cover image Try This: A Modern Guide to Global Eating

Try This: A Modern Guide to Global Eating

Danyelle Freeman. Ecco, $16.99 trade paper (288p) ISBN 978-0-06-188178-7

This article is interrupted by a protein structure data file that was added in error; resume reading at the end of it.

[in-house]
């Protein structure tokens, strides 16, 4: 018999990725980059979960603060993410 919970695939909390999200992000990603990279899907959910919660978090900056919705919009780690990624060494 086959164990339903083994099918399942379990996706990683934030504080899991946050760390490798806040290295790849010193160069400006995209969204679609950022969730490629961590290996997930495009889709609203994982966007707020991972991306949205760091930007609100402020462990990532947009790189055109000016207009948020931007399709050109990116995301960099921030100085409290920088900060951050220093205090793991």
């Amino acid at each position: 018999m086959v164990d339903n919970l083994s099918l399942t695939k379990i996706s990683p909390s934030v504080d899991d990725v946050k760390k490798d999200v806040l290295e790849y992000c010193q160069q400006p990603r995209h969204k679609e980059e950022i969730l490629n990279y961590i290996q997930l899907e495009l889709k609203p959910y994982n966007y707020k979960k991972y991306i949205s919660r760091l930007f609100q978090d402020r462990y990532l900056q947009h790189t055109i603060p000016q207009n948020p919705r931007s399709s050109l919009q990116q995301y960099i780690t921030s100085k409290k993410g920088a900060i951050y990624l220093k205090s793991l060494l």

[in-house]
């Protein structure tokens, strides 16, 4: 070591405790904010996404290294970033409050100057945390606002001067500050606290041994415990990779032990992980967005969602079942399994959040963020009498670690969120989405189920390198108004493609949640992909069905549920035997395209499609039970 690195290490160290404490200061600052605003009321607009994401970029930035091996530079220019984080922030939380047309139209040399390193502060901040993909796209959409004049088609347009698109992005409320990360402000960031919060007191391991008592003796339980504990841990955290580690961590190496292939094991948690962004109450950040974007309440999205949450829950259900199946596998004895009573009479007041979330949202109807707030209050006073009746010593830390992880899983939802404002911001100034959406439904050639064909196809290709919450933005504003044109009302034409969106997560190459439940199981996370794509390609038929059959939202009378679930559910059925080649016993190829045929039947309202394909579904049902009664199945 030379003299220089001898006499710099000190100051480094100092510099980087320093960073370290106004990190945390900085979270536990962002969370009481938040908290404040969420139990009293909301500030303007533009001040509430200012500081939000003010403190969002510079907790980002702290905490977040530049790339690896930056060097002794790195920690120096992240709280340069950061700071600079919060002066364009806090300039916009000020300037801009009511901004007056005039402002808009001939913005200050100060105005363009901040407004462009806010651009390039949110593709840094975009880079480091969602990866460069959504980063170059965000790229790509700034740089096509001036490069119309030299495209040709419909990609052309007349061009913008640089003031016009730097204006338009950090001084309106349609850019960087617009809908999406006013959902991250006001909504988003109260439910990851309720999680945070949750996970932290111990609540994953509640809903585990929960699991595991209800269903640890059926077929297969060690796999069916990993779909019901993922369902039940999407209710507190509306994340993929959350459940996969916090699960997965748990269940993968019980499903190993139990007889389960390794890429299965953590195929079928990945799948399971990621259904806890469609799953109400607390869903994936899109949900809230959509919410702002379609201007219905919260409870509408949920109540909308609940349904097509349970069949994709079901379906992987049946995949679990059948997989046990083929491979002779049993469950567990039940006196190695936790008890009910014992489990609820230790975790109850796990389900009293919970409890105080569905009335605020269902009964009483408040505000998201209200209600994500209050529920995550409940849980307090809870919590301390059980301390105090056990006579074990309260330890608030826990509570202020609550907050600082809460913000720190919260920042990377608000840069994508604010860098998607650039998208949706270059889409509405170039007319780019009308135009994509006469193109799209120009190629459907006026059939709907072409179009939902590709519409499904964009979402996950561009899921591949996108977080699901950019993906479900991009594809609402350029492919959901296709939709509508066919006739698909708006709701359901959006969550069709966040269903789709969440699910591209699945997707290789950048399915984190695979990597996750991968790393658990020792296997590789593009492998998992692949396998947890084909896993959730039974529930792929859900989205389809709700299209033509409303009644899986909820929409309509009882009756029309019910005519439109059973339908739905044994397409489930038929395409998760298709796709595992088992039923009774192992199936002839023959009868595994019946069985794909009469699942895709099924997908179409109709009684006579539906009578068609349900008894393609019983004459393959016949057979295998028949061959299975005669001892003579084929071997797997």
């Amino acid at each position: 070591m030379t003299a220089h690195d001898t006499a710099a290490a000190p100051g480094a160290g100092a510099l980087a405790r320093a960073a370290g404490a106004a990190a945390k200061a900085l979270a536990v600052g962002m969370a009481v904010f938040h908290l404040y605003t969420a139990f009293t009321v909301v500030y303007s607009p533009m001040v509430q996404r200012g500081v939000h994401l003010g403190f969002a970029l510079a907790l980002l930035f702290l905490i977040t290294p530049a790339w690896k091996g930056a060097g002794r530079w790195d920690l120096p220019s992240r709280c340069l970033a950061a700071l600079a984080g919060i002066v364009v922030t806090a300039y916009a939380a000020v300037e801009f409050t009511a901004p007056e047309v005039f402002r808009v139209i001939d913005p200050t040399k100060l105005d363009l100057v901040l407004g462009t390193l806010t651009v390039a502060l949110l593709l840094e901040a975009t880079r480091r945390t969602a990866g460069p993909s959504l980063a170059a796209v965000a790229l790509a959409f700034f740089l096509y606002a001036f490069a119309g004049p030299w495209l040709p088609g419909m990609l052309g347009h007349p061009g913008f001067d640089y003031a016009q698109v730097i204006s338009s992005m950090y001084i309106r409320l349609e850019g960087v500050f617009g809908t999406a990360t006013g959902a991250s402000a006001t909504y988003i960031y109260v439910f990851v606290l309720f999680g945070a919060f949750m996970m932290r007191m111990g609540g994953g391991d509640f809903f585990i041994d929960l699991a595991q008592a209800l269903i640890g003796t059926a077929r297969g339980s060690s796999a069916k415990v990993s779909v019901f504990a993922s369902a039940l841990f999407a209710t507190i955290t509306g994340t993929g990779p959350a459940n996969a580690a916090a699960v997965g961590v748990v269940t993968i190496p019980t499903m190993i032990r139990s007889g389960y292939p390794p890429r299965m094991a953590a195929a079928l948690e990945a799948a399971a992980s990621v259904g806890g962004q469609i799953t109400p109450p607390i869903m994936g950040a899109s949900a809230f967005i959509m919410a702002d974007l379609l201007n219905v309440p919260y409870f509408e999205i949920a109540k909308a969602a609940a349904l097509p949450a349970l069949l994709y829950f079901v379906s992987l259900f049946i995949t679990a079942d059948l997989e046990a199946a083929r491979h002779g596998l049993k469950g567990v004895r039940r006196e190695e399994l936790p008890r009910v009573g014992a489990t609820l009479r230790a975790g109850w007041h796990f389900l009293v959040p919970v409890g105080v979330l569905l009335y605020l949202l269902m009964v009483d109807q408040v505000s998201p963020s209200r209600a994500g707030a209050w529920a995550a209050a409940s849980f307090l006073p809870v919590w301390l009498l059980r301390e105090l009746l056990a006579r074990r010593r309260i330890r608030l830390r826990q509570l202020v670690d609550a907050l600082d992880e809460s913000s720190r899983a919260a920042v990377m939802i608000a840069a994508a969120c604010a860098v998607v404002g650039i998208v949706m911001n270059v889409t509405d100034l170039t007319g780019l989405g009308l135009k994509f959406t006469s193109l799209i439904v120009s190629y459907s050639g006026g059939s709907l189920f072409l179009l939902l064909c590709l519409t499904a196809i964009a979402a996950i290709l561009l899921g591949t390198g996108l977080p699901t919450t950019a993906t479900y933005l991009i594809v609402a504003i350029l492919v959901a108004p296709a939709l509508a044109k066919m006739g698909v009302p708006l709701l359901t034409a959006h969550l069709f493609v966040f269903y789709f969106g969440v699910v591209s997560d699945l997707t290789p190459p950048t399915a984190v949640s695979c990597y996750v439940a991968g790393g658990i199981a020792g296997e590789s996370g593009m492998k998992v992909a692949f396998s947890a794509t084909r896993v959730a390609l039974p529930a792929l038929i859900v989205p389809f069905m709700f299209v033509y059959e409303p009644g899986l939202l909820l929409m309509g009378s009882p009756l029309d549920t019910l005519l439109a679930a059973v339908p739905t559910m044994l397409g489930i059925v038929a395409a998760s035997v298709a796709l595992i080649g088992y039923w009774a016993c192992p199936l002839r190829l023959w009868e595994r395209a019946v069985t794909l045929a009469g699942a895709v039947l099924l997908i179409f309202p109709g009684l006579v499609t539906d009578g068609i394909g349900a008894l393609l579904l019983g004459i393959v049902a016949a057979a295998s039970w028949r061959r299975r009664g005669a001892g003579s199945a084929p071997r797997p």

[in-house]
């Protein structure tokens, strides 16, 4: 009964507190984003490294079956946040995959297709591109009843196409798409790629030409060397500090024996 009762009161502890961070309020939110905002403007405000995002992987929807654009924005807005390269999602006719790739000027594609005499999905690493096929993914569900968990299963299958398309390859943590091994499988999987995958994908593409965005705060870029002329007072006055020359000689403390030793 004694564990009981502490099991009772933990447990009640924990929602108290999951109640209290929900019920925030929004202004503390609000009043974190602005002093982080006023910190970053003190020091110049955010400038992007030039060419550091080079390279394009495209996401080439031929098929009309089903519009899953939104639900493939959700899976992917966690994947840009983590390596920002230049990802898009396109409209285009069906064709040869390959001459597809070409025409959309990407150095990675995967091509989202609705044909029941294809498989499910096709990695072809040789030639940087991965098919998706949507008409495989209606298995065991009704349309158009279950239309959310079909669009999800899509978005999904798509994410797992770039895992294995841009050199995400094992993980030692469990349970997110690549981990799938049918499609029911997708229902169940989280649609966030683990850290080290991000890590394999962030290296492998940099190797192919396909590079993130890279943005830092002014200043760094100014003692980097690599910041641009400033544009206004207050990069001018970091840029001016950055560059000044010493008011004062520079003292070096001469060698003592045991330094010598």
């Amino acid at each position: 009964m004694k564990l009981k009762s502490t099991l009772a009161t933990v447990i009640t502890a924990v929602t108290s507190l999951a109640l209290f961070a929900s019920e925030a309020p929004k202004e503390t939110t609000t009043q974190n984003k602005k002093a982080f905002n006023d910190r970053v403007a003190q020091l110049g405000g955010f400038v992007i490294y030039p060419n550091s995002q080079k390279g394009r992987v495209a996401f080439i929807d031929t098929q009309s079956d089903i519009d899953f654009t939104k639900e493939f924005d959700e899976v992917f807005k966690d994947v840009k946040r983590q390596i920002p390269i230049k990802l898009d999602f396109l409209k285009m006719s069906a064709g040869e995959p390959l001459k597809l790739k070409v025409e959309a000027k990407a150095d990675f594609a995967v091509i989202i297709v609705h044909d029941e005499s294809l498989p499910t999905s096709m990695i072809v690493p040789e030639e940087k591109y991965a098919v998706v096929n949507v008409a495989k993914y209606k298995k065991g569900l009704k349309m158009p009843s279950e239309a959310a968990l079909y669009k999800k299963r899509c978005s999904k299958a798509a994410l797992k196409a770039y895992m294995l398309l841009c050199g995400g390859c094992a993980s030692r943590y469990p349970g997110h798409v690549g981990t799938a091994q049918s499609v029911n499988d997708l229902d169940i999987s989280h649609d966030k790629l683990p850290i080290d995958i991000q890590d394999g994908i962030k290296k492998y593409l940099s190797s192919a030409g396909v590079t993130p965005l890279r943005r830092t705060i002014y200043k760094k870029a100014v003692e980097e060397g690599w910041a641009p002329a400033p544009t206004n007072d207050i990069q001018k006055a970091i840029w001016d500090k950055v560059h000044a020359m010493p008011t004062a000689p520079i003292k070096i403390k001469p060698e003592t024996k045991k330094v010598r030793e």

In this wildly ambitious, accessible roundup, journalist Freeman does an admirable job of covering the most popular world cuisines%E2%80%94how to order and eat them%E2%80%94for the general diner and business traveler. Her point of departure is the New York City restaurant, where one can find just about any kind of dish as the natives fashioned it, from British to Vietnamese, and she's evidently consulted the top chiefs for ingredients, ordering tips, and etiquette. There's a good bit of research into what's actually contained in dishes like mincemeat (dried fruit and nuts), Moros y Cristianos (Cuban beans and rice), and many dizzying Asian choices. She also reveals what dim sum means ("touch your heart"), that oregano most defines Greek cuisine, and that the Arabs, not Chinese, probably introduced pasta to Italy. Freeman makes a terrifically enlightening companion for someone embarking on a new culinary experience, say, Korean barbeque, walking the reader through menu choices, accompaniments, spices, and drinks%E2%80%94soju or hof. The Middle Eastern section is a bit of a mishmash of many distinct cultures, while she does a decent exposition on chiles Mexican style, tandoor, and elucidates the many different regional Chinese cuisines. Although she doesn't seem to have traveled much farther than L.A., her focus on restaurant selection and ordering will prove most helpful for American foodies. (June)